Mel Brooks’ first effort was the Citizen Kane of debut comedies: The Producers is as good of a film as you’ll ever see.
Brooks had written a film previously in the 50s and done some voice work—and of course was a famous comic by that point (he’s still doing his nightclub act at 92), and he had been behind the Get Smart TV show with Buck Henry. The film emerged from an idea Brooks had for a long time, but no one wanted to make it. Maybe it was the original title: Springtime for Hitler, which he had also thought of writing up as a novel. Luckily he chose to write a screenplay instead. He pitched it to every studio as a treatment, and every studio turned him down (although they were more OK with Springtime for Mussolini, which doesn’t quite have the same ring to it…)
Finally he met producer Sidney Glazier, who thought it was the funniest thing he’d ever heard. Eventually Avco Embassy came on board, a small company that had so far only had a few hits—it specialised in British releases and was one step above AIP in terms of prestige. But in December of 1967 they had a shocking massive hit with The Graduate. There are links, in that Anne Bancroft is Mrs Mel Brooks, and Dustin Hoffman was slated to star in The Producers when he was offered his role in The Graduate. Half the money came from a wealthy donor who liked the idea of laughing at Nazis.
Gene Wilder was the actor Brooks always wanted, but Zero Mostel hated the script, and the idea of his role as a Jewish producer making a Nazi-themed play. Max Bialystock (Mostel), along with Leo Blum (Wilder), is trying to make the most unpopular play ever as part of a moneymaking scheme, which then becomes a smash hit. Mostel’s wife finally prevailed on him to take the part.
Basically, it’s Brooks at his funniest. When the big reveal of the “Springtime for Hitler” musical number comes, it’s just hilarious. Hitler is portrayed as a camp beatnik. Wilder is at his nervous best, and Mostel is brilliant. Brooks pops up in a cameo with the famous, “Be a smarty, join the Nazi Party!”. Every time the line is performed on stage in the musical version it’s Mel Brooks’ voice it’s a part of the deal.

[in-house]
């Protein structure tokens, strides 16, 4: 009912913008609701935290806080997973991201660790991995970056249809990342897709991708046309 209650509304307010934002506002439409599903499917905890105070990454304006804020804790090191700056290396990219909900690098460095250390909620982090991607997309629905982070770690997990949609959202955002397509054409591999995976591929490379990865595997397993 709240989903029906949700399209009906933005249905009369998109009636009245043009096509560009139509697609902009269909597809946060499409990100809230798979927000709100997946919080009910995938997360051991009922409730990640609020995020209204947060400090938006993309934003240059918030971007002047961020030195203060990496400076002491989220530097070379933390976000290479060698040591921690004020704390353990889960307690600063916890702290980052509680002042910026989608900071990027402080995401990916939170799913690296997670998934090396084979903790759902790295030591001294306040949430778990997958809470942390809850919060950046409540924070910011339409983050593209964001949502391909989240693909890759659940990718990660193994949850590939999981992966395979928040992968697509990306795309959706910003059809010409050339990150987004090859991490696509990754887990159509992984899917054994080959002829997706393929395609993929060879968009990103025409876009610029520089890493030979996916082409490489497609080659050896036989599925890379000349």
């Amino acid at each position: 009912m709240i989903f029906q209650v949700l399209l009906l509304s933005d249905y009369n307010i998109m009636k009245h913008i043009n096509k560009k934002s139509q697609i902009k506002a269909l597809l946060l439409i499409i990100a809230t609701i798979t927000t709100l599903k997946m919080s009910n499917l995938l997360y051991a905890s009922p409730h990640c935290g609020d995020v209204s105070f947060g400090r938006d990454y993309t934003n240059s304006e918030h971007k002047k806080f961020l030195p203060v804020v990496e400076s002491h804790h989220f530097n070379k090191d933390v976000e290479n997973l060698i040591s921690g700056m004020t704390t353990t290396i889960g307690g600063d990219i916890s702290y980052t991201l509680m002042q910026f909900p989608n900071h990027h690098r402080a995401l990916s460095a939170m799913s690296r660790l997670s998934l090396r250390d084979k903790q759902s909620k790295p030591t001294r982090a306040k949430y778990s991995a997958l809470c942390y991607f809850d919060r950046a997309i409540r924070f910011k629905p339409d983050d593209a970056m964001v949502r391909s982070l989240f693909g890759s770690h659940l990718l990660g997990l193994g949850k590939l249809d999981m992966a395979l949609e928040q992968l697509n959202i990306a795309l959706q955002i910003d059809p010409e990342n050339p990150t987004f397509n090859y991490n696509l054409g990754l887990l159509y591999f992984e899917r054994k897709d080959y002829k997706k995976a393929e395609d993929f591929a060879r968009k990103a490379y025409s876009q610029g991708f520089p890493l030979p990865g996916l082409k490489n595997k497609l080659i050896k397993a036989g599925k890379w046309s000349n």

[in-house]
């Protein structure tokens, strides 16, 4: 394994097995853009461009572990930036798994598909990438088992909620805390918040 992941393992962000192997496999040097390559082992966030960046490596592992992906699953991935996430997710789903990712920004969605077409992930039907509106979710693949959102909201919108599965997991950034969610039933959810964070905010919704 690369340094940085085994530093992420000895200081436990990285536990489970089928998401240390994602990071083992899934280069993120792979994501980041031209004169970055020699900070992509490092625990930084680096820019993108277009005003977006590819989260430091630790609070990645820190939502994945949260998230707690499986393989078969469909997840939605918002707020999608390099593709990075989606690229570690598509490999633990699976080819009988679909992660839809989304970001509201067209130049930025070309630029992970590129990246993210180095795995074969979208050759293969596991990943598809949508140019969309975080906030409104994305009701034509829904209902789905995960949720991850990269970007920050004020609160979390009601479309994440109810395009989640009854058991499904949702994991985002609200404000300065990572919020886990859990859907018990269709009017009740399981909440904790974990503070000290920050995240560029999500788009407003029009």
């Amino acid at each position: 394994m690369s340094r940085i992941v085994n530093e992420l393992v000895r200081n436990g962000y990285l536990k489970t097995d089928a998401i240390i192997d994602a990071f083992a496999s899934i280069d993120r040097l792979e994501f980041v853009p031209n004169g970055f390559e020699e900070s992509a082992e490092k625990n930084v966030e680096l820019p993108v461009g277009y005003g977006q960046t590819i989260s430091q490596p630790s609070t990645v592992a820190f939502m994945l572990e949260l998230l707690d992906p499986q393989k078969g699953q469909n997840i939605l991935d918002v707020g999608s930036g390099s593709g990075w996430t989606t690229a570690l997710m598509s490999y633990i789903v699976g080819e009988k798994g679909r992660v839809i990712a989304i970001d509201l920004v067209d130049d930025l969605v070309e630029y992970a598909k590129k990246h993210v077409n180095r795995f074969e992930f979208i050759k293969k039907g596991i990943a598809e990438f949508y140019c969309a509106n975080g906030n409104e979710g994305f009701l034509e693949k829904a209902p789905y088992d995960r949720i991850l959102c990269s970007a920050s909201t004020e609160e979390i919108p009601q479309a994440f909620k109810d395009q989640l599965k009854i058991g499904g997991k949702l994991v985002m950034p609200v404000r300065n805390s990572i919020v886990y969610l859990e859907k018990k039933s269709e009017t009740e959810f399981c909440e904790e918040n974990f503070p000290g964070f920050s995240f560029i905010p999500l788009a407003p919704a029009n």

The Producers is of the great comedies of all time, always watchable. There’s a funny joke or gag in every scene, ranging from broad slapstick to dark humour to intellectual jabs. Also, the art direction is great.
When the film was complete, Embassy really didn’t want to release it, because they felt it was in bad taste. The person who helped get it eventually released was Peter Sellers (who had been cast as Blum but ended up missing out). Sellers placed an ad in Variety saying “Why aren’t you releasing The Producers?” His star power pushed Embassy to brave it, and despite extremely mixed reviews. It ended up being a small hit, with Brooks grabbing a much-deserved Oscar for best original screenplay. Since then it’s been a big seller in various formats, with a growing reputation as one of the greatest comedies of all-time.
The disc includes a new 4K restoration and the old one-hour documentary on the making of The Producers, which is excellent. New additions include a Q&A at the TCM Classic Film Festival 2018 with Brooks, hosted by Ben Mankiewicz of TCM and the Young Turks; and an episode of Tempo with Zero Mostel. The rest of the features include a deleted scene; some soundtrack spoofs, and the new trailer for the recent theatrical re-release.